Blizzard bears down on Conn.; travel discouraged

A blizzard warning remains in effect for southwestern Connecticut from 1 p.m. Monday afternoon through Tuesday. Weather forecasters are advising people to be off the roads by 3 this afternoon — 5 p.m. at the latest.

While the forecasts have fluctuated from predicting one to three feet of snow for southwestern Connecticut, the last blizzard warning from the National Weather Service says to expect 18 to 24 inches — with accumulations higher in some areas.

“All unnecessary travel is discouraged beginning Monday afternoon — to allow people already on the roads to safely reach their destinations before the heavy snow begins and to allow snow removal equipment to being to clear roads,” according to the weather service.

Light snow has begun falling in the region this morning. That should continue off and on until the evening — with one to three inches of snow accumulation by sunset, according to the weather service.

The snow is expected to pick up intensity by Monday evening with the heaviest snow and strongest winds coming between midnight and Tuesday afternoon.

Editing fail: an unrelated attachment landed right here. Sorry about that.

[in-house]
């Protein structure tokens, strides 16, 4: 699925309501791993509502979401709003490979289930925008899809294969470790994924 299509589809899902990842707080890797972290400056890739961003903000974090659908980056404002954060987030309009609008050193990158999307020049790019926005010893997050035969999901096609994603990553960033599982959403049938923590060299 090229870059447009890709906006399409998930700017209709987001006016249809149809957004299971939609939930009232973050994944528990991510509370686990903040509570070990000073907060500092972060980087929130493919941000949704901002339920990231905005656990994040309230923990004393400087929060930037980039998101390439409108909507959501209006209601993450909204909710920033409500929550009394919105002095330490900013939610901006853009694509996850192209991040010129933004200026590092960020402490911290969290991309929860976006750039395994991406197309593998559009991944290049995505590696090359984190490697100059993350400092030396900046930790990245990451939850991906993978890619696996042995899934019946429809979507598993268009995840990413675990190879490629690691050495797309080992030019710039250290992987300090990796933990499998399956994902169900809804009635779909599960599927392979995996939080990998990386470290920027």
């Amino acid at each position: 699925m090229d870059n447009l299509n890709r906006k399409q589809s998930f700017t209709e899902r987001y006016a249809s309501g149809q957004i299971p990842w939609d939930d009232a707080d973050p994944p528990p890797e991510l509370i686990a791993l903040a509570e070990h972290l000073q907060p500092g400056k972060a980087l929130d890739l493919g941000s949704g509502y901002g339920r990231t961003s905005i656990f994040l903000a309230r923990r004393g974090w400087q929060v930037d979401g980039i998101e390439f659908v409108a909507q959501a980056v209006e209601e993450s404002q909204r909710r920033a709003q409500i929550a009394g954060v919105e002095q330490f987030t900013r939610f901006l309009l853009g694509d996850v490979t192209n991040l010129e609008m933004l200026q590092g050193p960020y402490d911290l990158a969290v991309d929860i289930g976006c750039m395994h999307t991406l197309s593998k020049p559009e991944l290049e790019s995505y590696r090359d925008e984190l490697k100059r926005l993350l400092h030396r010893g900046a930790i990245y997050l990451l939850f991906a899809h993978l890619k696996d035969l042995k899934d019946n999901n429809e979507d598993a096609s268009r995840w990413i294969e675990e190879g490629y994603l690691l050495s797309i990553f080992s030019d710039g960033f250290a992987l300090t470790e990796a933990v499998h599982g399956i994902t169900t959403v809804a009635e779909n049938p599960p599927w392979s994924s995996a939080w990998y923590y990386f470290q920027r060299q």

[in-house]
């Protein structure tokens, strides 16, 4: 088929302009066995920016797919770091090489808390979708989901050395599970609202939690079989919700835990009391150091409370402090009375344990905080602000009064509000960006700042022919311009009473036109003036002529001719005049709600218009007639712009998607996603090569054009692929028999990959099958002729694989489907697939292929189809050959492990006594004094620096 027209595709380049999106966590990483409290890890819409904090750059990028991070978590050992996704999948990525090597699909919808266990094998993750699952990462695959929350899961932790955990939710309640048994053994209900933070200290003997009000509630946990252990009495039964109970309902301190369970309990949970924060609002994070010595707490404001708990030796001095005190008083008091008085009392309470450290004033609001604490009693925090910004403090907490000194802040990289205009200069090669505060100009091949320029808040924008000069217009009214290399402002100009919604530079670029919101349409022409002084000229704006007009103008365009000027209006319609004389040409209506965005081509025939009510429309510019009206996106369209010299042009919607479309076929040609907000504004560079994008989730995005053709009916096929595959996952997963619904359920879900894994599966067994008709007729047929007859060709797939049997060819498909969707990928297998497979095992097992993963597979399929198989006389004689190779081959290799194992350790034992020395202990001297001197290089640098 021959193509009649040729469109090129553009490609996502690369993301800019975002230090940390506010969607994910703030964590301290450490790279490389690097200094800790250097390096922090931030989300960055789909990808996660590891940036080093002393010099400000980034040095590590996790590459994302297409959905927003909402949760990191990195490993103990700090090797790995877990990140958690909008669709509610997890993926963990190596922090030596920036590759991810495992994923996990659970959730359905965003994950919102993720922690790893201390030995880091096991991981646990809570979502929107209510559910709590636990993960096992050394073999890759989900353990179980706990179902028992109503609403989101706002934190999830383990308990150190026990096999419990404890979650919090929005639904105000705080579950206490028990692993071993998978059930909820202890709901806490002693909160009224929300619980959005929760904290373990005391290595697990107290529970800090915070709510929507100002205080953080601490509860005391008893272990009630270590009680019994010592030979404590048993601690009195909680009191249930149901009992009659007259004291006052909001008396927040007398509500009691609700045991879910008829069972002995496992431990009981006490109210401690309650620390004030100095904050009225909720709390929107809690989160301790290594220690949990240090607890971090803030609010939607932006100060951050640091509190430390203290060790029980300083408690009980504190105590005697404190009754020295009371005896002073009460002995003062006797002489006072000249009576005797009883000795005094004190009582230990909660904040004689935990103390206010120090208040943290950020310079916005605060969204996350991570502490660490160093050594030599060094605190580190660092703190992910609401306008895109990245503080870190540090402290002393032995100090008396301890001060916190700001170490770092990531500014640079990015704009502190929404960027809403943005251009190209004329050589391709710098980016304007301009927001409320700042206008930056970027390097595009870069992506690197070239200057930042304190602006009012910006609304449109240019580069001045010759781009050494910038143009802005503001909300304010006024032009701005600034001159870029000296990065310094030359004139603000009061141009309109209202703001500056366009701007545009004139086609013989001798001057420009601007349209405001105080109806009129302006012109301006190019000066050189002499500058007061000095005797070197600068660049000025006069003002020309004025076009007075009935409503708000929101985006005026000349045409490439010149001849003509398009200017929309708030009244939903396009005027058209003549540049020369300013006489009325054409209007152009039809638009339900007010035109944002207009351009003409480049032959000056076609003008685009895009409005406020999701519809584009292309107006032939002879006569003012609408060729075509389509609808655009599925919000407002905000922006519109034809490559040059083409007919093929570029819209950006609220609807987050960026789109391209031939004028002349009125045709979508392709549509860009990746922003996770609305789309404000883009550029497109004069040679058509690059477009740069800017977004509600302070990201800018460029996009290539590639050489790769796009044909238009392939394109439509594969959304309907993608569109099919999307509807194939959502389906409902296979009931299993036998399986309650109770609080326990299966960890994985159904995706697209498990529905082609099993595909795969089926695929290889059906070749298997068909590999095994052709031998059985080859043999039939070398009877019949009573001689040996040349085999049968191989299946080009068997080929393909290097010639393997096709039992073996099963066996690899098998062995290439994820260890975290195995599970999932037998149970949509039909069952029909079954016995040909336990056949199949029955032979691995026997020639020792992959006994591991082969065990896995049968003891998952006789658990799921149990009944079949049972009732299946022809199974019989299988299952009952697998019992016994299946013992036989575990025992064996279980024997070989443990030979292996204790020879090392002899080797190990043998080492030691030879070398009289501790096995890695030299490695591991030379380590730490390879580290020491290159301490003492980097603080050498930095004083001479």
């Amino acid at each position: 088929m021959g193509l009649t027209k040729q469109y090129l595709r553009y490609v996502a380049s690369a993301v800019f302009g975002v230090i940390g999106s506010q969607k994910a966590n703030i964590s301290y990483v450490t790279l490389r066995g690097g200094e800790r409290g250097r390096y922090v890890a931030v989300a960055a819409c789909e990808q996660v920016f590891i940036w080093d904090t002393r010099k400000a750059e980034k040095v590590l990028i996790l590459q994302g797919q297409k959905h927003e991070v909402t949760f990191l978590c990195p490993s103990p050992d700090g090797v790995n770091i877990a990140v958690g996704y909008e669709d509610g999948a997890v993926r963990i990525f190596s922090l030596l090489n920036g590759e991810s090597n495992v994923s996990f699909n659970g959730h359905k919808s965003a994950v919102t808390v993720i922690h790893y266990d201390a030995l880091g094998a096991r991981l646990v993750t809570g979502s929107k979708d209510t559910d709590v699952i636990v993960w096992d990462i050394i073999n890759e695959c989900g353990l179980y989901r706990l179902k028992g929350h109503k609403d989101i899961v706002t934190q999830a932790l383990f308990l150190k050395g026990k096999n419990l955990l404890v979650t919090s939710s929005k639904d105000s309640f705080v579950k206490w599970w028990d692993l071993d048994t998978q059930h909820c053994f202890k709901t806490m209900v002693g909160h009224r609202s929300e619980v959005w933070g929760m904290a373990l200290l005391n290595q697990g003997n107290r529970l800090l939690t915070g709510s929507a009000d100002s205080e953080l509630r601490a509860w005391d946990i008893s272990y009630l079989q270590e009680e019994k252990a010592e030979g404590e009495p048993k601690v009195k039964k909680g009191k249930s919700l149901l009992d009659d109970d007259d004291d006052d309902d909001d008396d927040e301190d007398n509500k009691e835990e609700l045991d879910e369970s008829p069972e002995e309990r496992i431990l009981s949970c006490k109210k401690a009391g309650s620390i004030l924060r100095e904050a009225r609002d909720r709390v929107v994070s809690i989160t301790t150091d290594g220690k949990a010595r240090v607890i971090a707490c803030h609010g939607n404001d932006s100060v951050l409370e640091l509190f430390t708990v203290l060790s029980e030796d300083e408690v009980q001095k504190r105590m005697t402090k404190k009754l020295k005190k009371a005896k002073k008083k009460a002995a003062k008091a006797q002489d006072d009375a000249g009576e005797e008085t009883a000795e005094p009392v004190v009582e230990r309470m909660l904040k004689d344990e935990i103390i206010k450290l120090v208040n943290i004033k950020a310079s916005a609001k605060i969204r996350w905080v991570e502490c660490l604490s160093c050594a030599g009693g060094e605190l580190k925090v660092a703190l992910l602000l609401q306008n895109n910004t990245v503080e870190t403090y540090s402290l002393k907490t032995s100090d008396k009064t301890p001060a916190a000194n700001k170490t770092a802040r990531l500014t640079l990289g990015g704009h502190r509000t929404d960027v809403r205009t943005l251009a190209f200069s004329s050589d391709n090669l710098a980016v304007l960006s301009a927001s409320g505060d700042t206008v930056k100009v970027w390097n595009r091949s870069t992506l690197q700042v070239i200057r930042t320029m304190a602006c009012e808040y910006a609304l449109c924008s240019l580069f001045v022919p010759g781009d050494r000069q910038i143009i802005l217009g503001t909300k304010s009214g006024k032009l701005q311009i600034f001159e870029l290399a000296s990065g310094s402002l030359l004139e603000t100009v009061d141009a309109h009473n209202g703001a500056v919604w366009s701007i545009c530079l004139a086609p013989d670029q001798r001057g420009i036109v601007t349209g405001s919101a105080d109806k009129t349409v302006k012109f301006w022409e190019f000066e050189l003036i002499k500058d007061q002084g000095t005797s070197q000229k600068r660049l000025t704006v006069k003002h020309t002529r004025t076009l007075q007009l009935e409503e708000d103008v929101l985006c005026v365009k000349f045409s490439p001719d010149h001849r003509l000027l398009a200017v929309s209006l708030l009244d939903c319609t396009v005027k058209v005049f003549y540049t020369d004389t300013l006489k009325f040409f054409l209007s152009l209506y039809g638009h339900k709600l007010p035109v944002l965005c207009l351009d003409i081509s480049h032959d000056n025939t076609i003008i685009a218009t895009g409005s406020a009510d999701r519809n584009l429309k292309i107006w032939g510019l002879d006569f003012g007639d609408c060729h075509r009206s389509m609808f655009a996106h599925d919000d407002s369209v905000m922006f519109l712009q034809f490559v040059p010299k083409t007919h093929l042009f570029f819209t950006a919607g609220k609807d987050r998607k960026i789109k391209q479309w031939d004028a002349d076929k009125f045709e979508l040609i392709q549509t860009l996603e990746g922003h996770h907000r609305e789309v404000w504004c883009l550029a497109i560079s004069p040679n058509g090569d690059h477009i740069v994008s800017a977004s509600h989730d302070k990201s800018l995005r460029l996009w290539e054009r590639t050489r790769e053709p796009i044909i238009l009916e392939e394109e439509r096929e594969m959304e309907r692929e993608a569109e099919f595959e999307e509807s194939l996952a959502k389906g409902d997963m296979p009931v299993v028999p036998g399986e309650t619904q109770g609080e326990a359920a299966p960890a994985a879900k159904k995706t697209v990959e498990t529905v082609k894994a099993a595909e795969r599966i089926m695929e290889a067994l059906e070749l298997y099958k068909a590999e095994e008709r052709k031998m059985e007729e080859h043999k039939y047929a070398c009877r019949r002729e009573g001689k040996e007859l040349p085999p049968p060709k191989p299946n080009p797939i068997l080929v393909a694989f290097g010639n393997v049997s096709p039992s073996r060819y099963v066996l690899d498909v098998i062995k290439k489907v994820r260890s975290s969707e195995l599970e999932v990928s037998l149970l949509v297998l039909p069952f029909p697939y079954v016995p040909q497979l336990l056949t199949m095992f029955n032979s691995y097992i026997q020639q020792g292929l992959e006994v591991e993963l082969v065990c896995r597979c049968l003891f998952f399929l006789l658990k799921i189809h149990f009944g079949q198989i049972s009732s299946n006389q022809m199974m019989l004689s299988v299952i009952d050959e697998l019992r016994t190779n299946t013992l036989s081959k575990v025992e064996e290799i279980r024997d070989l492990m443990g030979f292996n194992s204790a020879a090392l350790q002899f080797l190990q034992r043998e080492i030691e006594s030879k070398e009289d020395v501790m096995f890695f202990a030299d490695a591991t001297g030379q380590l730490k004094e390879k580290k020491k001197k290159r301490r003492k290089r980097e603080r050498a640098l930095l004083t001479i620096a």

Snowfall rates during the storm could reach two to four inches per hour by late Monday night into Tuesday morning. That high rate of snowfall will be coupled with north winds of 20-30 mph — with gusts 45-55 mph. The strongest winds are expected across the Sound on eastern Long Island. Temperatures are expected to remain in the lower 20s. And with no high temperature above freezing in the seven-day forecast, municipalities and businesses might struggle to find a place to put all the snow.

With the high rate of snow and high winds, visibility is expected to be less than a quarter mile at times.

The weather service says the blizzard will bring “life-threatening conditions and extremely dangerous travel due to heavy snowfall and strong winds — with whiteout conditions. Many roads may become impassable. Strong winds may down power lines and tree limbs.”

A blizzard warning means severe winter weather conditions are expected or occurring. Falling and blowing snow with strong winds and poor visibilities will lead to whiteout conditions making travel extremely dangerous.

“Do not travel,” the weather service warns. “If you must travel, have a winter survival kit with you. If you get stranded, stay with your vehicle.”

Keep up with Milford and regional news related to this storm on or through our social media feeds on Twitter and Facebook.

During major storms such as this one, also provides live updates from around the state. You listen at, the homepage or by using the TuneIn Radio app on your smartphone and searching “HAN Radio.” HAN Radio's coverage of Blizzard '15 began at 10 a.m. on Monday, Jan. 26.